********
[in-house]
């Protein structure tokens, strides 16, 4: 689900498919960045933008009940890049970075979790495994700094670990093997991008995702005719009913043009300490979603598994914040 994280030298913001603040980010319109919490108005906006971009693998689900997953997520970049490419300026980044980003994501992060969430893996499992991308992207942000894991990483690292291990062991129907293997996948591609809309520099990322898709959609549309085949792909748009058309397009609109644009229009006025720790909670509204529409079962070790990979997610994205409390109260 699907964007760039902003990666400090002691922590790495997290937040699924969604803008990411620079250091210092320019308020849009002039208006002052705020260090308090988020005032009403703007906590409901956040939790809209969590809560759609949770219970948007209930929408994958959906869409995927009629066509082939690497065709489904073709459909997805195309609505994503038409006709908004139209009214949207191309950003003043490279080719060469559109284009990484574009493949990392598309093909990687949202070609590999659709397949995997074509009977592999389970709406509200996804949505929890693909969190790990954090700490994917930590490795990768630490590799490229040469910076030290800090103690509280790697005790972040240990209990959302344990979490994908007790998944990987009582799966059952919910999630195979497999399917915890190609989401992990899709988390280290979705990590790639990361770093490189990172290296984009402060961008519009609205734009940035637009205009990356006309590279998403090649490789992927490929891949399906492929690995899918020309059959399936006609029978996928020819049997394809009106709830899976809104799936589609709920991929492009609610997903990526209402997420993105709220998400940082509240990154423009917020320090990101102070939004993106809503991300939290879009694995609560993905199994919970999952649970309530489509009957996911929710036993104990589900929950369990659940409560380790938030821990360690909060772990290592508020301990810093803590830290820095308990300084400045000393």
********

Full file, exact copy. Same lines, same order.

[in-house]
């Protein structure tokens, strides 16, 4: 689900498919960045933008009940890049970075979790495994700094670990093997991008995702005719009913043009300490979603598994914040 994280030298913001603040980010319109919490108005906006971009693998689900997953997520970049490419300026980044980003994501992060969430893996499992991308992207942000894991990483690292291990062991129907293997996948591609809309520099990322898709959609549309085949792909748009058309397009609109644009229009006025720790909670509204529409079962070790990979997610994205409390109260 699907964007760039902003990666400090002691922590790495997290937040699924969604803008990411620079250091210092320019308020849009002039208006002052705020260090308090988020005032009403703007906590409901956040939790809209969590809560759609949770219970948007209930929408994958959906869409995927009629066509082939690497065709489904073709459909997805195309609505994503038409006709908004139209009214949207191309950003003043490279080719060469559109284009990484574009493949990392598309093909990687949202070609590999659709397949995997074509009977592999389970709406509200996804949505929890693909969190790990954090700490994917930590490795990768630490590799490229040469910076030290800090103690509280790697005790972040240990209990959302344990979490994908007790998944990987009582799966059952919910999630195979497999399917915890190609989401992990899709988390280290979705990590790639990361770093490189990172290296984009402060961008519009609205734009940035637009205009990356006309590279998403090649490789992927490929891949399906492929690995899918020309059959399936006609029978996928020819049997394809009106709830899976809104799936589609709920991929492009609610997903990526209402997420993105709220998400940082509240990154423009917020320090990101102070939004993106809503991300939290879009694995609560993905199994919970999952649970309530489509009957996911929710036993104990589900929950369990659940409560380790938030821990360690909060772990290592508020301990810093803590830290820095308990300084400045000393």